Jack gets the kids in the audience involved physically and verbally. We loved watching him climb through rows of people attempting to hide, especially when "helpful" audience members blew his cover with the giant. My niece was definitely impressed at the actors' abilities to respond to the audience even though she doesn't know the term "improvisation." One brave little girl even joined the cast for a turn as Goldilocks. You have to give the actors big credit for coaxing her to do their bidding.

In case the title doesn't give it away, parents should be aware that the word "stupid" is thrown around constantly through the show. My son was truly shocked to hear characters calling each other "a bad word." I was also a little taken aback by the amount of stage violence, especially between Jack and the Giant. Lifeline recommends the show for kids 5 and up, definitely guidelines to follow. Alena Murguia

The Stinky Cheese Man and other Fairly Stupid Tales continues through Nov. 26 at Lifeline Theatre, 6912 N. Glenwood Ave., Chicago. Performances are Saturdays at 11 a.m. and 1 p.m. and Sundays at 1 p.m. Tickets are $10. Call (773) 761-4477 for more information or visit www.lifelinetheatre.com.

 Fall down the rabbit hole

The new Alice's Wonderland exhibit at the Chicago Children's Museum is a wonderfully interactive and fun exhibit for kids. The 3- to 4-year-old set seems to enjoy it most.

Kids can duck into rabbit holes, peer through peep holes in the Hall of Doors and watch their bodies grow and shrink in funhouse-style mirrors. Bright, primary-colored sets with passages from the book scrawled on the walls bring Louis Carol's "Alice's Adventures in Wonderland" to life. Kids might not appreciate the display cases full of vintage editions of the classic novel, but parents can get a kick out of 3-D, Chinese and Australian Aboriginal versions and drawings dating as far back as 1907.

The best part of Alice's Wonderland is the interactive games that disguise learning as fun. The Crazy Croquet game is a subtle lesson in force and momentum, visitors can test their sense of smell at the Mad Hatter's Tea Party station and a microscope shows what various objects would look like if you shrank like Alice does. Kids can turn knobs to rotate a globe and find out where Alice would come out if she really fell through to the other side of the Earth, but they are often more fascinated by the spinning globe itself than the geological significance.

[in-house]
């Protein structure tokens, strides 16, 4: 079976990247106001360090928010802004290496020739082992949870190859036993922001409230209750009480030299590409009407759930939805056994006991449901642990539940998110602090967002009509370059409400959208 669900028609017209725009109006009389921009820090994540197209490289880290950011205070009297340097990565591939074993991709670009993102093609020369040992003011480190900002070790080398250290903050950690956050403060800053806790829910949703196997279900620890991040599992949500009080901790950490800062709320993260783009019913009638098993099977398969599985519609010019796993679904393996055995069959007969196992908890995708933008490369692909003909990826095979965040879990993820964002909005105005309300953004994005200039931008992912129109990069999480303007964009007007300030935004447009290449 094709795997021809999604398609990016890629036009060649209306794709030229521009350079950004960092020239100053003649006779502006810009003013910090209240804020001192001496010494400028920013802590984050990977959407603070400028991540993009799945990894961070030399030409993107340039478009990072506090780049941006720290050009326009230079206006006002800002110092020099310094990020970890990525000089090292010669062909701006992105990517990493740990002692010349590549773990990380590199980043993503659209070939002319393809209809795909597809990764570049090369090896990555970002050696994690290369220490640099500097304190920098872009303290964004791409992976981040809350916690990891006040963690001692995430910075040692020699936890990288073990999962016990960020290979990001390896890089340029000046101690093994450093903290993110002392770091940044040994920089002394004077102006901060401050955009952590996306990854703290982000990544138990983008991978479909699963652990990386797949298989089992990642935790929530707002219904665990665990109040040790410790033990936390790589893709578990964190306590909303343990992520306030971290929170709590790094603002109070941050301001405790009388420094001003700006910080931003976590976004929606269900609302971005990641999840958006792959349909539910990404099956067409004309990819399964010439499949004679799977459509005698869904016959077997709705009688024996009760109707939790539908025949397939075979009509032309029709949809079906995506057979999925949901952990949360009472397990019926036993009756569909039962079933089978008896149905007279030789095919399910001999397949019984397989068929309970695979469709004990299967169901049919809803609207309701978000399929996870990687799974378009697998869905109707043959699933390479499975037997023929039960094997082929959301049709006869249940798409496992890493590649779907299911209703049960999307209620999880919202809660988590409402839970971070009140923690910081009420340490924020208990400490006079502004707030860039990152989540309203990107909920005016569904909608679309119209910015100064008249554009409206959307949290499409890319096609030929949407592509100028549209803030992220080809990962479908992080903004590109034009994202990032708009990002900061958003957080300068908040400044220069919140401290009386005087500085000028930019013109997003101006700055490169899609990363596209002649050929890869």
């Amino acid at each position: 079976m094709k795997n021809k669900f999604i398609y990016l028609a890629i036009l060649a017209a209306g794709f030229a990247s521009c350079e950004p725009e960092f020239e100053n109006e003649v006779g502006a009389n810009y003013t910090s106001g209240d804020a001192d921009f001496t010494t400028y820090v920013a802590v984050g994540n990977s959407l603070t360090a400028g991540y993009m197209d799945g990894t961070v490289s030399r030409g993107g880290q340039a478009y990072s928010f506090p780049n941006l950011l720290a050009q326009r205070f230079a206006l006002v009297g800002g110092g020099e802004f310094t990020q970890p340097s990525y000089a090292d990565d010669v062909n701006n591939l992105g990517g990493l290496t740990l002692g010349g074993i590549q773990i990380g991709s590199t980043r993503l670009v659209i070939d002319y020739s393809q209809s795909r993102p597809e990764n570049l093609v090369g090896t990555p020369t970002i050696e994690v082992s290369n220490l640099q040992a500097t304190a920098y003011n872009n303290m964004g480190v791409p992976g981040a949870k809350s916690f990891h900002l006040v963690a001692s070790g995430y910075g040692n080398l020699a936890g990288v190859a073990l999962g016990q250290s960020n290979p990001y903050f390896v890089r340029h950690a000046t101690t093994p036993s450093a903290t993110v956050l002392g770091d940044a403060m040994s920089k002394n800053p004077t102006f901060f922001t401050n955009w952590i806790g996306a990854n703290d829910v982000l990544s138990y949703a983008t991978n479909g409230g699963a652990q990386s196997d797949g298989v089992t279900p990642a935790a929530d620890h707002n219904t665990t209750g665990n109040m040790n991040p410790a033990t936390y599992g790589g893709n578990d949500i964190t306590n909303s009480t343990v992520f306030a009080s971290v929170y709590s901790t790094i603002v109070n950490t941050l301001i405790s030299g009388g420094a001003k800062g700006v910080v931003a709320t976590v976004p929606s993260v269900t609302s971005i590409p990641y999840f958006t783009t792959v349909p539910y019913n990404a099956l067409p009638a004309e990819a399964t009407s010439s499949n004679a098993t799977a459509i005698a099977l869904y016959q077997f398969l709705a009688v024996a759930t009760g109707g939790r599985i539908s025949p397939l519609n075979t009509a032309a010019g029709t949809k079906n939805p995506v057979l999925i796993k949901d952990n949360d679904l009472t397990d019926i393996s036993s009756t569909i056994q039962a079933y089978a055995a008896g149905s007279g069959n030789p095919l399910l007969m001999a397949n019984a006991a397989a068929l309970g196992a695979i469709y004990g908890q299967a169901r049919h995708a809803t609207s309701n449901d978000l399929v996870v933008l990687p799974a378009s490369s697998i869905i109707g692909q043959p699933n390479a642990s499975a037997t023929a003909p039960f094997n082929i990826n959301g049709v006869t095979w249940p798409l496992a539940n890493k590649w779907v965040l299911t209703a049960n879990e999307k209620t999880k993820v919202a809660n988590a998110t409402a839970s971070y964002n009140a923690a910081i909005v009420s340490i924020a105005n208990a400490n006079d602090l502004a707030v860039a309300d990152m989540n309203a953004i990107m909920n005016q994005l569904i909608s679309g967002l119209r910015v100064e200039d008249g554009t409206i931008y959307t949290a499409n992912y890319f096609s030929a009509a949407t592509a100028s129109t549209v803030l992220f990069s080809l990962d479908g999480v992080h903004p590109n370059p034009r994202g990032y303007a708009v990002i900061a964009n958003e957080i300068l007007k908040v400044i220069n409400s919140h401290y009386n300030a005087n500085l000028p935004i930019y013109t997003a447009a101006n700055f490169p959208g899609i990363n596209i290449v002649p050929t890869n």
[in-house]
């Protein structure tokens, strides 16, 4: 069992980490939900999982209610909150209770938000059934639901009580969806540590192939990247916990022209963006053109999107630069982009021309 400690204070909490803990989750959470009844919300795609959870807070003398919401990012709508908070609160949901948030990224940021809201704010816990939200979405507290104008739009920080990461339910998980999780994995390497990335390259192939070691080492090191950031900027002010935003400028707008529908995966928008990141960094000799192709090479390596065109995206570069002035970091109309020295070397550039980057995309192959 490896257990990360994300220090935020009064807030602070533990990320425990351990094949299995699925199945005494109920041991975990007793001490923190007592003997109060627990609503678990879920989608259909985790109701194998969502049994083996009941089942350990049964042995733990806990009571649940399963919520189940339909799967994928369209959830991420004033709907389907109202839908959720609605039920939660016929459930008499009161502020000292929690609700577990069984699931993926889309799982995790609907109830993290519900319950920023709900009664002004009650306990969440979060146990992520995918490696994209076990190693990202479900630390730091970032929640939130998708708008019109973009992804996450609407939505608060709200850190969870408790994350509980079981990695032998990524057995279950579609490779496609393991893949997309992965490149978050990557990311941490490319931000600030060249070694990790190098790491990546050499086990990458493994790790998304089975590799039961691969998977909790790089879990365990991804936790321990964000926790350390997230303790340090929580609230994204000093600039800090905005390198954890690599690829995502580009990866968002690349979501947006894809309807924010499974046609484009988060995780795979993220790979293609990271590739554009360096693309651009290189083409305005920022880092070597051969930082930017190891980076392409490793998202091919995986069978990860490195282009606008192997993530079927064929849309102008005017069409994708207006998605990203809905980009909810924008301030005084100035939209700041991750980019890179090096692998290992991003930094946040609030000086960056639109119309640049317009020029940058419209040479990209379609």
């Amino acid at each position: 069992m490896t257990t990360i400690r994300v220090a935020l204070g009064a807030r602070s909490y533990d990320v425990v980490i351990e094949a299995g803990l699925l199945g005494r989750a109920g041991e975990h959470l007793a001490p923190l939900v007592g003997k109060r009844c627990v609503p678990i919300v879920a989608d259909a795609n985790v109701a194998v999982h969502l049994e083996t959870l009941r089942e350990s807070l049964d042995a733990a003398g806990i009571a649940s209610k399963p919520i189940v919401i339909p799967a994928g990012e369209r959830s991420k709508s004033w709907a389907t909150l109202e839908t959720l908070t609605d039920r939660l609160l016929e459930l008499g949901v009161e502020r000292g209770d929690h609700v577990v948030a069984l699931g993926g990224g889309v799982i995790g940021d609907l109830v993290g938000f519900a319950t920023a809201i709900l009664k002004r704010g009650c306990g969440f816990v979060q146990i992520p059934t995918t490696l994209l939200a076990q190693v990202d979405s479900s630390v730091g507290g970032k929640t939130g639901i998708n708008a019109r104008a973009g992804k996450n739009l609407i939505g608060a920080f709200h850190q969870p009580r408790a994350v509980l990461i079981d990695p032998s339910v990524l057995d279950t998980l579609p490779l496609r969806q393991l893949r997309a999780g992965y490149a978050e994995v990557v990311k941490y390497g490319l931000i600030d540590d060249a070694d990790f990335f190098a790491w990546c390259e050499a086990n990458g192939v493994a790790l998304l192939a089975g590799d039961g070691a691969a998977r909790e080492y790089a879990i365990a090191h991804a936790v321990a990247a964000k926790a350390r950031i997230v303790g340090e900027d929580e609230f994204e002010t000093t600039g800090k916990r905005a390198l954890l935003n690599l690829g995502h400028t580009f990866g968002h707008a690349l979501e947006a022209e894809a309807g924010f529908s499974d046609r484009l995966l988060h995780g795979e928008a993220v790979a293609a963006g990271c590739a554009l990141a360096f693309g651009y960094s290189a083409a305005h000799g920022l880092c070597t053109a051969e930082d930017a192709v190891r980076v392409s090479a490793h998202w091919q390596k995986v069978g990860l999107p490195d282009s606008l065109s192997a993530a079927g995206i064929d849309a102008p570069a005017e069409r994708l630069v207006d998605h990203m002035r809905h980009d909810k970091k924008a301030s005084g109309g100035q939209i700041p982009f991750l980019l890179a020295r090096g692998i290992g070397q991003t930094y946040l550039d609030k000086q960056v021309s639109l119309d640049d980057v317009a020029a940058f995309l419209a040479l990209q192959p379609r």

Parents praised Alice's Wonderland for being smart and not too overwhelming for young children. "It's nice that they can do stuff by themselves and learn and explore on their own," says Becky Spacht, who brought her three kids from Bradley to see the exhibit. Her son Austin, 5, and daughter Isabel, 3, say Alice's Wonderland is "really fun" and they love the rabbit hole tunnel and spinning globe.  Katie Holland

Alice's Wonderland runs through Jan. 21, 2007 at the Children's Museum, 700 E. Grand Ave. at Navy Pier. Admission is $8, free for kids under 1, and the exhibit is included in admission. Visit www.chichildrensmuseum.org for more information.


Twister Dance DVD   Twister Dance DVD is a game that you don't have to plug in-you just put the DVD on and you put the mat on the floor. You have 4 mats, a DVD and instructions that come with the game.

It's really easy to get started-all you do is take your DVD remote and pick the language. Then you pick where you want to play it-for example, Palm Beach and downtown and places like that. Then you pick what song you want. There are baseball songs, hip hop songs and after you pass about three songs, the game combines the ones you just learned.

When you are first doing it, they show you each step over and over again until you memorize them. They do legs first and then you add in arms and little moves, like snap your fingers. Then you learn the song combined at the end which is fun, but hard!

I like it because I like dancing. It is fun to do if you have a lot of homework and you want a break. Once you start, you don't want to stop. I asked my sister to play and we played it for an hour and a half. You don't keep score, you just dance for fun. Boys and girls can do it.

The only thing I don't like about this game is the dancers on the screen don't have necks and it looks weird.

I recommend this game for ages 8-12 because it is a little tricky until you get the hang of it. If you get one for somebody as a gift, I'm sure they'll love to play it. Emma DeCarlo, 10, Darien

Twister Dance DVD by Milton Bradley, $29.99; www.hasbro.com

Kids Eat Chicago